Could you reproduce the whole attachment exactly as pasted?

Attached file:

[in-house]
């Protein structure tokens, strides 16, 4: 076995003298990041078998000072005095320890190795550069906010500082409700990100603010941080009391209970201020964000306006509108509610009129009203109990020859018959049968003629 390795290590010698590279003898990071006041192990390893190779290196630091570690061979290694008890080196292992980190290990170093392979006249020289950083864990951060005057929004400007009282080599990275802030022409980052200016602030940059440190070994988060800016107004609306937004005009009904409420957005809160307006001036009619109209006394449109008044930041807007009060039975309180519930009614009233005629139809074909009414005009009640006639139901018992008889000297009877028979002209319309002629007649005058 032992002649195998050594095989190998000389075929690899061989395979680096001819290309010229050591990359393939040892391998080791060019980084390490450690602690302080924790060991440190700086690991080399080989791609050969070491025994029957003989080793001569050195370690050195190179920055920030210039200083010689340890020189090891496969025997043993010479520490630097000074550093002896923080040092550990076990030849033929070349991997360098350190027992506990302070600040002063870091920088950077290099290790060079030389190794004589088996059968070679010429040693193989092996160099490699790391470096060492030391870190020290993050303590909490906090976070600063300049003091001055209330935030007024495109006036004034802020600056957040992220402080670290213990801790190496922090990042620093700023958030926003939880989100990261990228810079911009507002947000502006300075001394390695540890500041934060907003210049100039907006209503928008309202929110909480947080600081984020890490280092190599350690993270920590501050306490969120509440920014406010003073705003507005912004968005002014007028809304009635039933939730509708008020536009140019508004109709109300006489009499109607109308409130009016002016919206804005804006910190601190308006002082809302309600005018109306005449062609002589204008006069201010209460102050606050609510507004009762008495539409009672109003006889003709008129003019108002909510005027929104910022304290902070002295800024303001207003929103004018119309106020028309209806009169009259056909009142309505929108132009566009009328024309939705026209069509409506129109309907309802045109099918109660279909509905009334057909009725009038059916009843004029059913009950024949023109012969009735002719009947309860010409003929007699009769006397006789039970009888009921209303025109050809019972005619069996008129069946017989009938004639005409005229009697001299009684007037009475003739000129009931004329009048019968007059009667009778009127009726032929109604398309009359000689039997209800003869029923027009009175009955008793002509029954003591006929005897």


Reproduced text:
[in-house]
């Protein structure tokens, strides 16, 4: 076995003298990041078998000072005095320890190795550069906010500082409700990100603010941080009391209970201020964000306006509108509610009129009203109990020859018959049968003629 390795290590010698590279003898990071006041192990390893190779290196630091570690061979290694008890080196292992980190290990170093392979006249020289950083864990951060005057929004400007009282080599990275802030022409980052200016602030940059440190070994988060800016107004609306937004005009009904409420957005809160307006001036009619109209006394449109008044930041807007009060039975309180519930009614009233005629139809074909009414005009009640006639139901018992008889000297009877028979002209319309002629007649005058 032992002649195998050594095989190998000389075929690899061989395979680096001819290309010229050591990359393939040892391998080791060019980084390490450690602690302080924790060991440190700086690991080399080989791609050969070491025994029957003989080793001569050195370690050195190179920055920030210039200083010689340890020189090891496969025997043993010479520490630097000074550093002896923080040092550990076990030849033929070349991997360098350190027992506990302070600040002063870091920088950077290099290790060079030389190794004589088996059968070679010429040693193989092996160099490699790391470096060492030391870190020290993050303590909490906090976070600063300049003091001055209330935030007024495109006036004034802020600056957040992220402080670290213990801790190496922090990042620093700023958030926003939880989100990261990228810079911009507002947000502006300075001394390695540890500041934060907003210049100039907006209503928008309202929110909480947080600081984020890490280092190599350690993270920590501050306490969120509440920014406010003073705003507005912004968005002014007028809304009635039933939730509708008020536009140019508004109709109300006489009499109607109308409130009016002016919206804005804006910190601190308006002082809302309600005018109306005449062609002589204008006069201010209460102050606050609510507004009762008495539409009672109003006889003709008129003019108002909510005027929104910022304290902070002295800024303001207003929103004018119309106020028309209806009169009259056909009142309505929108132009566009009328024309939705026209069509409506129109309907309802045109099918109660279909509905009334057909009725009038059916009843004029059913009950024949023109012969009735002719009947309860010409003929007699009769006397006789039970009888009921209303025109050809019972005619069996008129069946017989009938004639005409005229009697001299009684007037009475003739000129009931004329009048019968007059009667009778009127009726032929109604398309009359000689039997209800003869029923027009009175009955008793002509029954003591006929005897």